Saturday, October 22, 2016

Review of "Light of the World" by James Lee Burke

Louisiana Sheriff's Detective Dave Robichaux is on vacation in Montana with his wife Molly, novelist daughter Alafair, and private detective friend Clete Purcell. They are soon joined by Gretchen Horowitz, the daughter Clete first met when she was an adult. Gretchen, severely abused as a child, was once a hit-woman for the mob. She's now a filmmaker, making a documentary about oil shale drilling. The visitors are staying at the ranch of Dave's friend Albert Hollister, a famous writer and environmental activist.

Trouble soon rears it head when someone shoots an arrow at Alafair while she's jogging. In addition, a local teenage girl, Angel Deer Heart, is abducted and killed. Angel is the adopted daughter of Caspian Younger and his wife Felicity Louviere; Angel's grandfather is Love Younger, one of the wealthiest men in the country. As usual in Burke's books, the 'evil wealthy family' - in this case the Youngers - harbor dark secrets and are apparently up to no good. Clete Purcell also stays true to character and falls under the spell of a beautiful young woman, this time the married Felicity Louviere. As Clete gets older and less healthy in book after book, this trope gets increasingly harder to accept.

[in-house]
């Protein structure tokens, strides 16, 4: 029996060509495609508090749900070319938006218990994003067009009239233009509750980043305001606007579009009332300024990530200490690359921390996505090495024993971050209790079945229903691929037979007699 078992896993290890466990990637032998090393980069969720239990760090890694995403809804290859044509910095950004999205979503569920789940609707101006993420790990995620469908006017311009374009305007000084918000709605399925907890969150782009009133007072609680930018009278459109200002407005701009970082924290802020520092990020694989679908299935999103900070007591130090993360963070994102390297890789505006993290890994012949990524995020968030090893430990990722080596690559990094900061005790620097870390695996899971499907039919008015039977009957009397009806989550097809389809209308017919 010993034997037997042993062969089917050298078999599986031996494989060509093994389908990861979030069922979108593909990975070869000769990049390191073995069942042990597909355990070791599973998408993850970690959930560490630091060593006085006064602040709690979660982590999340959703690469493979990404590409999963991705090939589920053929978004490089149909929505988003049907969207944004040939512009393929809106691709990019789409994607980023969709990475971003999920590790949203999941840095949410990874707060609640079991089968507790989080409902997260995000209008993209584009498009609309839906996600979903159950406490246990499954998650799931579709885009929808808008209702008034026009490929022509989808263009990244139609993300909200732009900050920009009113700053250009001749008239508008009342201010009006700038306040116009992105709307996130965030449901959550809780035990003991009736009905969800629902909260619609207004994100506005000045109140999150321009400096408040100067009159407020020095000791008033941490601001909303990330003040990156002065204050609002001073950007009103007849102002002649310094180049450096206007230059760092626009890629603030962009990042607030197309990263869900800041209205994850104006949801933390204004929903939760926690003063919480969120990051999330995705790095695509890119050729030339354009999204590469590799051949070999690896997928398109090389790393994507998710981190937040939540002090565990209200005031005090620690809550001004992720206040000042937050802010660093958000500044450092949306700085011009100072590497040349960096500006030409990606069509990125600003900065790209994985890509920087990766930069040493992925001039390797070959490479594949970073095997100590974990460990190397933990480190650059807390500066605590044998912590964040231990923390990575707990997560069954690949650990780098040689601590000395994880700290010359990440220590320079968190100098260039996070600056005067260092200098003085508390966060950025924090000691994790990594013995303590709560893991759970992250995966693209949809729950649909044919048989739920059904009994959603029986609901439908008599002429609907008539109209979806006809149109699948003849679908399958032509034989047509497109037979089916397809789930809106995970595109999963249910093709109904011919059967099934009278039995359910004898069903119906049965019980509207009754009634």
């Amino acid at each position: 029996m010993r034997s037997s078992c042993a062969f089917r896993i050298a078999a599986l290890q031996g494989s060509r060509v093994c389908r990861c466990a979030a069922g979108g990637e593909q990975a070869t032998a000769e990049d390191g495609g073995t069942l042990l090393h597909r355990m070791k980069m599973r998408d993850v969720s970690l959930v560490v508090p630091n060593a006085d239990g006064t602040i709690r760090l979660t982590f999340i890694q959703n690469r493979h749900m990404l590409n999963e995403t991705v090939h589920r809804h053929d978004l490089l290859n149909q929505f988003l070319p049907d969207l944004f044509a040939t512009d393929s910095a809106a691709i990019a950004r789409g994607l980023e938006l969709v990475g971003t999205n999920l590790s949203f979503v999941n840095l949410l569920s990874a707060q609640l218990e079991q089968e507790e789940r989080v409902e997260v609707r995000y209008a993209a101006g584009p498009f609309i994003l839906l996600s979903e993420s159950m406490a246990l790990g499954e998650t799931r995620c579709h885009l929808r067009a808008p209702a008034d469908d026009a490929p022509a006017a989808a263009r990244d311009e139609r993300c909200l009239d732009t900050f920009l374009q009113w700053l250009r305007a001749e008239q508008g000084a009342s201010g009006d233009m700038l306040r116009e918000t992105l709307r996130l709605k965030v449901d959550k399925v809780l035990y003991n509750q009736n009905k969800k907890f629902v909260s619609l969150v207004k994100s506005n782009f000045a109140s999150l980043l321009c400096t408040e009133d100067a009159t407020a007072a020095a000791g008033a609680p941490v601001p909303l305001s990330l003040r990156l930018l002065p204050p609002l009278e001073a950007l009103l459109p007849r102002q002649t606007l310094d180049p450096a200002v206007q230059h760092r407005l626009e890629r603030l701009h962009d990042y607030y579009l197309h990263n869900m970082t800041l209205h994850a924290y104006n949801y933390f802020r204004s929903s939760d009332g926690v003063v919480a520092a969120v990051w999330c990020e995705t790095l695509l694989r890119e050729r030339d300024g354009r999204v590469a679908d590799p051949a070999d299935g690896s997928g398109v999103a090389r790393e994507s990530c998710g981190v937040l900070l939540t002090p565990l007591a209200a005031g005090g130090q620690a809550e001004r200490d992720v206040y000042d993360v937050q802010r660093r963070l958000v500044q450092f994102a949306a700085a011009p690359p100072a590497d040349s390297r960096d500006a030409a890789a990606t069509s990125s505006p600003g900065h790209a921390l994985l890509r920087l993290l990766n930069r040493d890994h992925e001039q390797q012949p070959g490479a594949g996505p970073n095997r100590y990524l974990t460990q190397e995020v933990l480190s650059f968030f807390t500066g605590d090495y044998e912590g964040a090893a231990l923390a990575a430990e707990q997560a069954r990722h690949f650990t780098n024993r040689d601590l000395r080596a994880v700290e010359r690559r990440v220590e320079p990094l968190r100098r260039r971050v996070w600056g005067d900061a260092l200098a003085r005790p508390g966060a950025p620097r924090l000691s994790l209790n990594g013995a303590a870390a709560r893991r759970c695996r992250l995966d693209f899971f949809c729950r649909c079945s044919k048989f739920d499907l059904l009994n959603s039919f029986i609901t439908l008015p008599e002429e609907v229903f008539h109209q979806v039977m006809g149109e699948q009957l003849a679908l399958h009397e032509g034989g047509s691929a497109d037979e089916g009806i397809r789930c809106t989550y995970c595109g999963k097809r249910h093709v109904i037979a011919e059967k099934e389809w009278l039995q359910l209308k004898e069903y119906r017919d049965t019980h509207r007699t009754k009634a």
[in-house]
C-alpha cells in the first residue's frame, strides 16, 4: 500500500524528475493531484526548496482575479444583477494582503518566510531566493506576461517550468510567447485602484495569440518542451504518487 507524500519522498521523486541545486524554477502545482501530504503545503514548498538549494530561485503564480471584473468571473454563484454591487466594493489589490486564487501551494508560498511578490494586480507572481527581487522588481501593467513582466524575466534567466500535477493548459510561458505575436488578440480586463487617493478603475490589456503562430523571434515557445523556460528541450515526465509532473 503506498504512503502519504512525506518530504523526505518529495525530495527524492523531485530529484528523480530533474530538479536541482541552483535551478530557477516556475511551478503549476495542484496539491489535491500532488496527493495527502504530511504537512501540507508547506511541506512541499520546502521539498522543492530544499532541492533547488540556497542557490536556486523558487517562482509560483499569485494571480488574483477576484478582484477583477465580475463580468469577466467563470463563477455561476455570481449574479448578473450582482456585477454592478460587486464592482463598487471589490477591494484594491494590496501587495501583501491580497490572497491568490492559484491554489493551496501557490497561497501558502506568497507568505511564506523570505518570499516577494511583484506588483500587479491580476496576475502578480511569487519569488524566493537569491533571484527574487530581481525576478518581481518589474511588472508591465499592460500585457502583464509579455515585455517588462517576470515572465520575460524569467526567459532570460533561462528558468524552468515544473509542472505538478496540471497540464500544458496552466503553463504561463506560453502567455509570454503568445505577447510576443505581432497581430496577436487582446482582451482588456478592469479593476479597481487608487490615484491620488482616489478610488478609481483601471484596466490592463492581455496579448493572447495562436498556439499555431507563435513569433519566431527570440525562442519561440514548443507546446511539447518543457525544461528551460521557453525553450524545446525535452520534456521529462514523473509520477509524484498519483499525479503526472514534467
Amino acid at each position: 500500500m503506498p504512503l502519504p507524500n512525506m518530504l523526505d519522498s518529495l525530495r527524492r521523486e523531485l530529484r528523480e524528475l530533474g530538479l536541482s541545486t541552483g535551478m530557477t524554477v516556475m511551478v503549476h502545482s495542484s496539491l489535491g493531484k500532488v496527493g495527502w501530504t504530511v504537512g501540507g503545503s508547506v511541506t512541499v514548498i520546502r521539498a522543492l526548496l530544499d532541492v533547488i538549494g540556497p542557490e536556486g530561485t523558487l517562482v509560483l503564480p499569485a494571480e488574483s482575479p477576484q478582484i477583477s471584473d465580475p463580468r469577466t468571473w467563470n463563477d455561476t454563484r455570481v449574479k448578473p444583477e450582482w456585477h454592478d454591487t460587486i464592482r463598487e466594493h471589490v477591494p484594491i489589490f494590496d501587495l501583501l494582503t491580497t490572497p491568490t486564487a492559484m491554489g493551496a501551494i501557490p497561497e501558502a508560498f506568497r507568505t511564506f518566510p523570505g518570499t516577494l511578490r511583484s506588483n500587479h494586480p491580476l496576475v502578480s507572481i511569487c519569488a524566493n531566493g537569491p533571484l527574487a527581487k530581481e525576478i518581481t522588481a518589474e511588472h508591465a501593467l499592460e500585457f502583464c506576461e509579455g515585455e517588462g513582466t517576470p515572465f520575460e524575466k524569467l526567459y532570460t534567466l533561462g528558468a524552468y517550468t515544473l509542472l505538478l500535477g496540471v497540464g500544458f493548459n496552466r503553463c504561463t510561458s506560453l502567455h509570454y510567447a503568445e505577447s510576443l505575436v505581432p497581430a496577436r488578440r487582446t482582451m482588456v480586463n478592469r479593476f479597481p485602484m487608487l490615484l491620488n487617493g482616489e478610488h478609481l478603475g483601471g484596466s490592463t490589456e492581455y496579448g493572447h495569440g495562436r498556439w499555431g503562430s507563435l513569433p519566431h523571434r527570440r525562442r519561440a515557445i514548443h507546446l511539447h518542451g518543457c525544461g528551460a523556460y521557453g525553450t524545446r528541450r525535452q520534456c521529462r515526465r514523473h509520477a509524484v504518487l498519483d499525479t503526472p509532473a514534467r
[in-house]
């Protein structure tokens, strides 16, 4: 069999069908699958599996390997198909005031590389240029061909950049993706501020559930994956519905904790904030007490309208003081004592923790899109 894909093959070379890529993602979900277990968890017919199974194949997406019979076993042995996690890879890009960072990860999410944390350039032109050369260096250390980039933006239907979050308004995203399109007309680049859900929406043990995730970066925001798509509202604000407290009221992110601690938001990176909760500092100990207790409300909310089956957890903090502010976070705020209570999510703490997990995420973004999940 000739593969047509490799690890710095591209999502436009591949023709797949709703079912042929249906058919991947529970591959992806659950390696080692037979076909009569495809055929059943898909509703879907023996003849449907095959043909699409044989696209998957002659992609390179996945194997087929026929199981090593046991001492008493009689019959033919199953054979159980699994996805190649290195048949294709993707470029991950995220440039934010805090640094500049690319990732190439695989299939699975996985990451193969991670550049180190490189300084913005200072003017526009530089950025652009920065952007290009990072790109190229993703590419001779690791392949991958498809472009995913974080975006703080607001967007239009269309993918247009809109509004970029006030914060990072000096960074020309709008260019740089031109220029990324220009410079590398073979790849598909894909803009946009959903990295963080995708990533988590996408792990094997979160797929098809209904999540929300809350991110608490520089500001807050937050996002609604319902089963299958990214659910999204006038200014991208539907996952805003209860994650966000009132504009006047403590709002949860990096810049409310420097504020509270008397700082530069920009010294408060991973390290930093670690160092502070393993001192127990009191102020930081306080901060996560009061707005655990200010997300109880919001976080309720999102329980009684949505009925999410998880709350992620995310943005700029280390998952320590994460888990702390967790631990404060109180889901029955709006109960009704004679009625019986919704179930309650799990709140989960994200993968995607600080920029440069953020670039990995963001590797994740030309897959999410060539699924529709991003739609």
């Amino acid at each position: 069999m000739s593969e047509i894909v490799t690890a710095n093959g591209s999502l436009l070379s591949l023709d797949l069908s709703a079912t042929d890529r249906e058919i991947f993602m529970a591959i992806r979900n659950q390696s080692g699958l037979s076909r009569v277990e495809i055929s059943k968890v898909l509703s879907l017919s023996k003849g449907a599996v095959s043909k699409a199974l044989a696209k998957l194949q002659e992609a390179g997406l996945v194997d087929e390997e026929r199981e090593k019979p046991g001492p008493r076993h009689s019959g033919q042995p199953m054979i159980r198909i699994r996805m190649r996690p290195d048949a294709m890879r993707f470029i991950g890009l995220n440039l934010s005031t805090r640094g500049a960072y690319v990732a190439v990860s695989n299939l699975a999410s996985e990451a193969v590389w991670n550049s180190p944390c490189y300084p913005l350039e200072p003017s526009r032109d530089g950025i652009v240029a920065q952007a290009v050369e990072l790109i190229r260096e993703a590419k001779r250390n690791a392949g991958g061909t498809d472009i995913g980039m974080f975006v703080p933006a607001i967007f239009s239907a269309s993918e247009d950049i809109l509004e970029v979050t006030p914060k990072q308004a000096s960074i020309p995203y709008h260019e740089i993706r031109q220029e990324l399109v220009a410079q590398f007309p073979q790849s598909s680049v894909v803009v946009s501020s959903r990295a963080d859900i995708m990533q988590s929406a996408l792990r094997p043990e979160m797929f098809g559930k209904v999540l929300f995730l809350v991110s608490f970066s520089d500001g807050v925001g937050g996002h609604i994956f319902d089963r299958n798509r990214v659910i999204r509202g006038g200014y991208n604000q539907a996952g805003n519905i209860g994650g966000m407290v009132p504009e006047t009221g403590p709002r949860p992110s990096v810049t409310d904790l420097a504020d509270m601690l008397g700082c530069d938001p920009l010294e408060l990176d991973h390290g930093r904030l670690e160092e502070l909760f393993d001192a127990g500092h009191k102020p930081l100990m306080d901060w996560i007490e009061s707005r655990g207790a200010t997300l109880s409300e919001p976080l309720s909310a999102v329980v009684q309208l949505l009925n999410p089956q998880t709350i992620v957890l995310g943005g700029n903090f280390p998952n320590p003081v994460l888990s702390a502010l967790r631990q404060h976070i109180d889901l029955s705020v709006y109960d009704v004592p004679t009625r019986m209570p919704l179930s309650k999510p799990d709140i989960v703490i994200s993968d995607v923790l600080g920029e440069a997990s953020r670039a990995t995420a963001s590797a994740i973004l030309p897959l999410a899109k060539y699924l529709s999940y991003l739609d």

Dave comes to suspect that the perpetrator of bad deeds is the sadistic serial killer Asa Surrette, about whom Alafair wrote a series of scathing articles when he was in prison. Though Surette is officially 'dead' - killed when a prison transport was in a fiery collision - Dave is convinced he survived and is in Montana. Dave fears that Surette means to continue his murderous spree in Montana and that he has Alafair in his sights.

Basically the story is about Dave and Clete trying to stop Asa Surette while they expose the sinister doings of the Younger family. Alafair and Gretchen are on board with this agenda, getting into various kinds of trouble along the way. Gretchen especially has the bad luck to meet the worst people imaginable.

There are a plenty of additional characters in the story: a troubled but tough rodeo cowboy, his lady friend, a local sheriff, corrupt law enforcement officers, some vicious thugs, and so on. There is also a prominent sub-theme about whether evil is a real, tangible thing. Dave's frequent musings on the subject seemed a bit hazy to me and somewhat disconnected from the story.

Burke's ongoing characters are favorites of mine and I always enjoy visiting with them in his books. I also liked the basic mystery premise of the story, and even some of the sub-plots. However, there were elements of the story that didn't come together at the end and one odd character seemed to be completely unexplained.

All in all I enjoyed the book and would recommend it to mystery fans.   

Rating: 3 stars

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